Review: Contacting The World Project

Dates: 17th – 23rd July 2006
Venue: Contact Theatre, Manchester

Course Background:
“Contacting the World” is a pioneering international theatre project that redefines how young people communicate with each other on a global scale.

Since 2002, hundreds of young people have participated in making new, passionate, transforming theatre that reflects the world around them. Produced bi-annually by Contact in Manchester, “Contacting the World” has developed an inspirational approach to worldwide youth exchange.
in costume and ready for the parade
Every two years, twelve companies of young international theatre makers begin a creative journey of intercultural understanding and exploration, learning how theatre is made around the world and how different lives are lived. The culmination of this ten month long process is an eight day festival of public performances, creative workshops, street events, discussions and forums.

In July 2006 over 150 young theatre makers from The Philippines, Brazil, Rwanda, South Africa, India, New Zealand, London, Leicester, Liverpool, County Durham, Manchester and Scotland met in Manchester for Contacting the World 2006.
youth theatre group prior to parade

Tutor Summary (Ravin Jayasuriya):
The project consisted of two main parts: a workshop concentrating on the different aspects of Carnival traditions from Trinidad and Brazil, and daily work with young people from one or more theatre groups from The Philippines, Brazil, Rwanda, South Africa, India, New Zealand, London, Leicester, Liverpool, County Durham, Manchester and Scotland.

My role was to discuss some of the African influences in different carnival traditions found in Brazil; e.g. Samba Schools in Rio, Afro Blocs in Bahia and Maracatu Nations in Pernambuco. This was followed by a taster session where participants could enjoy some hands on experience playing a simple Samba Reggae.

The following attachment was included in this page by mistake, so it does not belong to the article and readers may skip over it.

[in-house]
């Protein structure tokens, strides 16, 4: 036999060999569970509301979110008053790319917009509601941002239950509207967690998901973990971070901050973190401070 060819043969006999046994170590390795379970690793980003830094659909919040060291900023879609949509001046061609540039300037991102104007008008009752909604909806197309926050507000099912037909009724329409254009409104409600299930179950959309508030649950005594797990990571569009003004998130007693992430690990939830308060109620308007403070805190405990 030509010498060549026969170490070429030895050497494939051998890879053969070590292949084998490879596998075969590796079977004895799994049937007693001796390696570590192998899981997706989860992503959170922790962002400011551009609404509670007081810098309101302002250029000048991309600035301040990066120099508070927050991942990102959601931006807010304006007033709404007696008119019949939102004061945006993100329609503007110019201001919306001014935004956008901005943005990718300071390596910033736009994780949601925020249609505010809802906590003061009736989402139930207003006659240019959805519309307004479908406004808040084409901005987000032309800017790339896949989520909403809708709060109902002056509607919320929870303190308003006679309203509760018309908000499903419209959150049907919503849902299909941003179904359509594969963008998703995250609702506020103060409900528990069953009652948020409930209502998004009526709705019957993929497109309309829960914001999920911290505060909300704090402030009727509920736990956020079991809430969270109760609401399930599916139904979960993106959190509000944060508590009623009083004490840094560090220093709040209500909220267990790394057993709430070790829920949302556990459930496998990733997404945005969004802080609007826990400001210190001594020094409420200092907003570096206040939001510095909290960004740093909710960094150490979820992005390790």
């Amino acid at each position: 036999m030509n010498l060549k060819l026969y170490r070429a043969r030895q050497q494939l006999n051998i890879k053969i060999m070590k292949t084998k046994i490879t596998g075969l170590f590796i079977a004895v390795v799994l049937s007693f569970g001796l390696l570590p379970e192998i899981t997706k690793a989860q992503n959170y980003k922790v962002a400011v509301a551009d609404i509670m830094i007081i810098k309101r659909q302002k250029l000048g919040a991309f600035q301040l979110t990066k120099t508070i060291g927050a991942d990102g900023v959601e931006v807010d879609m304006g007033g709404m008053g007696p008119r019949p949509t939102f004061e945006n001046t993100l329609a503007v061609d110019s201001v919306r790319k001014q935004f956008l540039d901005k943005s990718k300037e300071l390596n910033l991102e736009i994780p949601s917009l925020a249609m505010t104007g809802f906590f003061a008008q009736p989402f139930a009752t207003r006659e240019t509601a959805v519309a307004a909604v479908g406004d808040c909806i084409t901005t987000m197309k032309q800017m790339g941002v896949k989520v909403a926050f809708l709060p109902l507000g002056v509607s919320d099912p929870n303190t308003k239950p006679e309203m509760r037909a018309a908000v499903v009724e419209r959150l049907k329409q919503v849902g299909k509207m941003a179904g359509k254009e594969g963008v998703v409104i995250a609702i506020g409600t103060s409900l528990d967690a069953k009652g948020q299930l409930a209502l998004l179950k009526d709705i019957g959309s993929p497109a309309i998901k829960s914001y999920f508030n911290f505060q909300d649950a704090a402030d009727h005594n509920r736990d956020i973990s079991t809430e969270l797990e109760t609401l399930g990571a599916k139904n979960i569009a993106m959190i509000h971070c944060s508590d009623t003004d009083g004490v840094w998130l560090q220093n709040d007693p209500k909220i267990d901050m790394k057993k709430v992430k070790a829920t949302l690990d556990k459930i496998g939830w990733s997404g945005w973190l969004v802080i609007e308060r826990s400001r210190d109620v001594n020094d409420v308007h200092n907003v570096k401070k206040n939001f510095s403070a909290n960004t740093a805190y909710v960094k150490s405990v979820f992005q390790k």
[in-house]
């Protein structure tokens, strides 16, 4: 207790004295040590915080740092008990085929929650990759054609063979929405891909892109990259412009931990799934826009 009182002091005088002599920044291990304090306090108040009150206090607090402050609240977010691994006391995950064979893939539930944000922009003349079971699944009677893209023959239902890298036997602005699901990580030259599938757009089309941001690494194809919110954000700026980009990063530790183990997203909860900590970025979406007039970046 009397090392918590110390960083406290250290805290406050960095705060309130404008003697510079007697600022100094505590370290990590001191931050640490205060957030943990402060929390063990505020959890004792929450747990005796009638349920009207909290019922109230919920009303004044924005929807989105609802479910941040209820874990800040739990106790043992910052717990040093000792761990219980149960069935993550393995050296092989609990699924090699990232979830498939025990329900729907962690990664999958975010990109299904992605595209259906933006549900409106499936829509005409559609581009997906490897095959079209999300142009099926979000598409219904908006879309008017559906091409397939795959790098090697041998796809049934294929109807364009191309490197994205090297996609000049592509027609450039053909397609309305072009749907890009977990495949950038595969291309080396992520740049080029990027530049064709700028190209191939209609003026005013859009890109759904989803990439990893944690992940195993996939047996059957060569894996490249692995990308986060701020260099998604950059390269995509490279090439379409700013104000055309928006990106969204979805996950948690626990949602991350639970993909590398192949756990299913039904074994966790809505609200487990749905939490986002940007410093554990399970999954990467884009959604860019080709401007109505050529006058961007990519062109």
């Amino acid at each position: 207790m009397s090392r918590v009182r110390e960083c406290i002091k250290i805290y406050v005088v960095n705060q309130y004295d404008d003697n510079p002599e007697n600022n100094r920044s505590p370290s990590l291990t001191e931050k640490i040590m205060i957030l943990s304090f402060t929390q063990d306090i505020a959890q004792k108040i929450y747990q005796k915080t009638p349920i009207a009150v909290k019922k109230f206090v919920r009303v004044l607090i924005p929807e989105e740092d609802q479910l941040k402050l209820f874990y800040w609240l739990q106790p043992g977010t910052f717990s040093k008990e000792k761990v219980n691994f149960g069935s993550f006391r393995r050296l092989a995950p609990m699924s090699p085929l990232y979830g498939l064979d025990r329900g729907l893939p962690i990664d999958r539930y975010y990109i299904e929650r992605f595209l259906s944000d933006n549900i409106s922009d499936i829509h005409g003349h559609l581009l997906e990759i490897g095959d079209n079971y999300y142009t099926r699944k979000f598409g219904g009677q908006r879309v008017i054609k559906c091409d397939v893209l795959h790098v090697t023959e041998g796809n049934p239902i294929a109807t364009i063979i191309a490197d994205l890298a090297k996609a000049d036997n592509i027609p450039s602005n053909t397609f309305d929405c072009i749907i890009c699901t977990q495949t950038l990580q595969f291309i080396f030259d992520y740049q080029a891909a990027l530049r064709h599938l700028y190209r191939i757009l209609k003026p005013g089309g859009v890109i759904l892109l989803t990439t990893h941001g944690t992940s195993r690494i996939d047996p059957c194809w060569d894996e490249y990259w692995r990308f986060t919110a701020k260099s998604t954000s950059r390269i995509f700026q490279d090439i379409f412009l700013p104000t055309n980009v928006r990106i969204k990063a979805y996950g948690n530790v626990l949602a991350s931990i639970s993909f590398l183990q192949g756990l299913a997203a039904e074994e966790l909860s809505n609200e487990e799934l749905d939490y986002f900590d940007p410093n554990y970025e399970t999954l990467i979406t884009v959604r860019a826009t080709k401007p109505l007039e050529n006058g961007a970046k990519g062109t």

drummers parading in central Manchester
I also worked with a closed group of 15 young people primarily from Manchester and London, teaching them a groove preparing them for static performances and a parade. This was done in conjunction with a Brazilian dancer and choreographer who presented music and dance for the Goddess Oxum.

Participants worked hard during rehearsals, concentration was excellent and they had a desire to present to the highest standard they possibly could. The finale (in costume) was truly wonderful and many people came to see and hear the drumming and dancing as we paraded down the streets of central Manchester.

Study Overview:

Rhythms: Groove for Oxum
Instruments: Surdos, Timbas, Repiniques, Snares
Dance: Choreography for Oxum
dancers rehearsing in costume

Participant Reviews:
“The percussion aspect of the Street Event was delivered in an engaging and professional manner by Ravin Jayasuriya. Workshops were gauged appropriately and ranged from working with a core group of street performers and drummers to offering a taster session to a number of young people from different countries.

”The Brazilian style drumming was a major aspect of the street event and the sound drew the crowds of Manchester closer to the array of the countries and colours featuring in the procession.

“Workshops offered new learning for people who had massive amounts of experience and also for young people whose first time it was learning percussion.” Michelle Odogu, Street Co-ordinator, Contact in Manchester.
Tutors - Raz, Camille, Marvin and Adriana

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